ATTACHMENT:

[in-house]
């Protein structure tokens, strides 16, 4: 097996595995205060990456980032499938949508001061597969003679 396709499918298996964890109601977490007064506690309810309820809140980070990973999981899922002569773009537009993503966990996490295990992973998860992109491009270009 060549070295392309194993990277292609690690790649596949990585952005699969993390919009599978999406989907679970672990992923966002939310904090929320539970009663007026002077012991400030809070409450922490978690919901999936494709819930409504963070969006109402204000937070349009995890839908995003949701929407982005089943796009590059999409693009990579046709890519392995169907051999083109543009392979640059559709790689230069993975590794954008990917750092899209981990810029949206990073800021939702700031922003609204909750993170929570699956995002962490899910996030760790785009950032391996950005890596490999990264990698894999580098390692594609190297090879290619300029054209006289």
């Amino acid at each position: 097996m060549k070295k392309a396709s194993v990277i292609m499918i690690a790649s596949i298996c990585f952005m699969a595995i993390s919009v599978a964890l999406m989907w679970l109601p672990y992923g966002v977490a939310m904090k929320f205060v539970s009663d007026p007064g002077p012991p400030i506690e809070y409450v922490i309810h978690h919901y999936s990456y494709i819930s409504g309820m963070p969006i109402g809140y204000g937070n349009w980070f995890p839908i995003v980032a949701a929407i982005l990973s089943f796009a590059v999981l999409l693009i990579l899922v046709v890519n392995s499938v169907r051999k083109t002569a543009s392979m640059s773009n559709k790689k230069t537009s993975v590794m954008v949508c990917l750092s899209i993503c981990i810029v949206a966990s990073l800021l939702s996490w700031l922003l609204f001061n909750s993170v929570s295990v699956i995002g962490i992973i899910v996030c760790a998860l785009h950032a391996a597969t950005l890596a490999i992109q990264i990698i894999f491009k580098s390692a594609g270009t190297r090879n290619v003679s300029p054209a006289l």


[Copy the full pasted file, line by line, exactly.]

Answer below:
[in-house]
């Protein structure tokens, strides 16, 4: 097996595995205060990456980032499938949508001061597969003679 396709499918298996964890109601977490007064506690309810309820809140980070990973999981899922002569773009537009993503966990996490295990992973998860992109491009270009 060549070295392309194993990277292609690690790649596949990585952005699969993390919009599978999406989907679970672990992923966002939310904090929320539970009663007026002077012991400030809070409450922490978690919901999936494709819930409504963070969006109402204000937070349009995890839908995003949701929407982005089943796009590059999409693009990579046709890519392995169907051999083109543009392979640059559709790689230069993975590794954008990917750092899209981990810029949206990073800021939702700031922003609204909750993170929570699956995002962490899910996030760790785009950032391996950005890596490999990264990698894999580098390692594609190297090879290619300029054209006289």
């Amino acid at each position: 097996m060549k070295k392309a396709s194993v990277i292609m499918i690690a790649s596949i298996c990585f952005m699969a595995i993390s919009v599978a964890l999406m989907w679970l109601p672990y992923g966002v977490a939310m904090k929320f205060v539970s009663d007026p007064g002077p012991p400030i506690e809070y409450v922490i309810h978690h919901y999936s990456y494709i819930s409504g309820m963070p969006i109402g809140y204000g937070n349009w980070f995890p839908i995003v980032a949701a929407i982005l990973s089943f796009a590059v999981l999409l693009i990579l899922v046709v890519n392995s499938v169907r051999k083109t002569a543009s392979m640059s773009n559709k790689k230069t537009s993975v590794m954008v949508c990917l750092s899209i993503c981990i810029v949206a966990s990073l800021l939702s996490w700031l922003l609204f001061n909750s993170v929570s295990v699956i995002g962490i992973i899910v996030c760790a998860l785009h950032a391996a597969t950005l890596a490999i992109q990264i990698i894999f491009k580098s390692a594609g270009t190297r090879n290619v003679s300029p054209a006289l």